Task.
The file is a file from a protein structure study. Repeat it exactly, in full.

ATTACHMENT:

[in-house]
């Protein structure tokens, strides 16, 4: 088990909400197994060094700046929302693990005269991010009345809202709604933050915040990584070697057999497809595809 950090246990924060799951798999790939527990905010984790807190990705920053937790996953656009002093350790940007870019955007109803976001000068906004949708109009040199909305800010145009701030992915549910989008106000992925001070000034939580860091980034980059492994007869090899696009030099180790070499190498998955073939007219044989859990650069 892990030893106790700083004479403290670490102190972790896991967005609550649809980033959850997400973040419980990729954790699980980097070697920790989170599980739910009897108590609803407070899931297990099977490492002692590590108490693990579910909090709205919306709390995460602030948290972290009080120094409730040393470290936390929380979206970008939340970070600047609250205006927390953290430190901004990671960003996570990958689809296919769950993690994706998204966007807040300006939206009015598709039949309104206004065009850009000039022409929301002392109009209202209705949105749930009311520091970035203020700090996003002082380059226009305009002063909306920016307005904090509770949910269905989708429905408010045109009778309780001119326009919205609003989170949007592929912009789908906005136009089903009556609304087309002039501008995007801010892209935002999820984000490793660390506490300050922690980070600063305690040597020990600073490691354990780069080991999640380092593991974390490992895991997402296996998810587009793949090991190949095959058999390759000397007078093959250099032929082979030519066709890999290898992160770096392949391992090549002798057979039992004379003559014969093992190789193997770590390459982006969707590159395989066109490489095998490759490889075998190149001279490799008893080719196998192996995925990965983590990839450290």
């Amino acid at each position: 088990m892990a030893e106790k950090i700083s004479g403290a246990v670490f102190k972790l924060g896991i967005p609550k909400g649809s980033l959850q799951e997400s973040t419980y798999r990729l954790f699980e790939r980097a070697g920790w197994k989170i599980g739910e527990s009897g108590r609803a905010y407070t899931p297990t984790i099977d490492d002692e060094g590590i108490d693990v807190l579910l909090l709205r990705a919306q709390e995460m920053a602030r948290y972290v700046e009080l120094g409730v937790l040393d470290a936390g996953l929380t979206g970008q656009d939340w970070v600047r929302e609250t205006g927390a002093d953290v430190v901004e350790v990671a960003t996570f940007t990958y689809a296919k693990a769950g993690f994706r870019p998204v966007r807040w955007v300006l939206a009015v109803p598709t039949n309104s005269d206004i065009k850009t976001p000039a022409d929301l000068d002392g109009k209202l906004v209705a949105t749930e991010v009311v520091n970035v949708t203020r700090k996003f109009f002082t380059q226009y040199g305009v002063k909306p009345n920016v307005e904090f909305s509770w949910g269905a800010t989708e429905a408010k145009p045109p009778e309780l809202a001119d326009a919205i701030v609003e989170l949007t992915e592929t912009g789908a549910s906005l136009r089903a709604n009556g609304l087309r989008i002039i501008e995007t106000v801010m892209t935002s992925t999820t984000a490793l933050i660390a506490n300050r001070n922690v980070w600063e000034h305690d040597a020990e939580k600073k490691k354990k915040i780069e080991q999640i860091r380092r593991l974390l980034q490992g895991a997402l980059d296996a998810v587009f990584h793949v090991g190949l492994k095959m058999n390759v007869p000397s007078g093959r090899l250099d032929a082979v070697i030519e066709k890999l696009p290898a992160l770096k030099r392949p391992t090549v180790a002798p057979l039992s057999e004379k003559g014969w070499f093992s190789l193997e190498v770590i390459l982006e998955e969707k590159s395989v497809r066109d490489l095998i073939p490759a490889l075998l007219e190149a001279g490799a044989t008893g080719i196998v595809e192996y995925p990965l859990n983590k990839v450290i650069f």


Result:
[in-house]
């Protein structure tokens, strides 16, 4: 088990909400197994060094700046929302693990005269991010009345809202709604933050915040990584070697057999497809595809 950090246990924060799951798999790939527990905010984790807190990705920053937790996953656009002093350790940007870019955007109803976001000068906004949708109009040199909305800010145009701030992915549910989008106000992925001070000034939580860091980034980059492994007869090899696009030099180790070499190498998955073939007219044989859990650069 892990030893106790700083004479403290670490102190972790896991967005609550649809980033959850997400973040419980990729954790699980980097070697920790989170599980739910009897108590609803407070899931297990099977490492002692590590108490693990579910909090709205919306709390995460602030948290972290009080120094409730040393470290936390929380979206970008939340970070600047609250205006927390953290430190901004990671960003996570990958689809296919769950993690994706998204966007807040300006939206009015598709039949309104206004065009850009000039022409929301002392109009209202209705949105749930009311520091970035203020700090996003002082380059226009305009002063909306920016307005904090509770949910269905989708429905408010045109009778309780001119326009919205609003989170949007592929912009789908906005136009089903009556609304087309002039501008995007801010892209935002999820984000490793660390506490300050922690980070600063305690040597020990600073490691354990780069080991999640380092593991974390490992895991997402296996998810587009793949090991190949095959058999390759000397007078093959250099032929082979030519066709890999290898992160770096392949391992090549002798057979039992004379003559014969093992190789193997770590390459982006969707590159395989066109490489095998490759490889075998190149001279490799008893080719196998192996995925990965983590990839450290």
């Amino acid at each position: 088990m892990a030893e106790k950090i700083s004479g403290a246990v670490f102190k972790l924060g896991i967005p609550k909400g649809s980033l959850q799951e997400s973040t419980y798999r990729l954790f699980e790939r980097a070697g920790w197994k989170i599980g739910e527990s009897g108590r609803a905010y407070t899931p297990t984790i099977d490492d002692e060094g590590i108490d693990v807190l579910l909090l709205r990705a919306q709390e995460m920053a602030r948290y972290v700046e009080l120094g409730v937790l040393d470290a936390g996953l929380t979206g970008q656009d939340w970070v600047r929302e609250t205006g927390a002093d953290v430190v901004e350790v990671a960003t996570f940007t990958y689809a296919k693990a769950g993690f994706r870019p998204v966007r807040w955007v300006l939206a009015v109803p598709t039949n309104s005269d206004i065009k850009t976001p000039a022409d929301l000068d002392g109009k209202l906004v209705a949105t749930e991010v009311v520091n970035v949708t203020r700090k996003f109009f002082t380059q226009y040199g305009v002063k909306p009345n920016v307005e904090f909305s509770w949910g269905a800010t989708e429905a408010k145009p045109p009778e309780l809202a001119d326009a919205i701030v609003e989170l949007t992915e592929t912009g789908a549910s906005l136009r089903a709604n009556g609304l087309r989008i002039i501008e995007t106000v801010m892209t935002s992925t999820t984000a490793l933050i660390a506490n300050r001070n922690v980070w600063e000034h305690d040597a020990e939580k600073k490691k354990k915040i780069e080991q999640i860091r380092r593991l974390l980034q490992g895991a997402l980059d296996a998810v587009f990584h793949v090991g190949l492994k095959m058999n390759v007869p000397s007078g093959r090899l250099d032929a082979v070697i030519e066709k890999l696009p290898a992160l770096k030099r392949p391992t090549v180790a002798p057979l039992s057999e004379k003559g014969w070499f093992s190789l193997e190498v770590i390459l982006e998955e969707k590159s395989v497809r066109d490489l095998i073939p490759a490889l075998l007219e190149a001279g490799a044989t008893g080719i196998v595809e192996y995925p990965l859990n983590k990839v450290i650069f």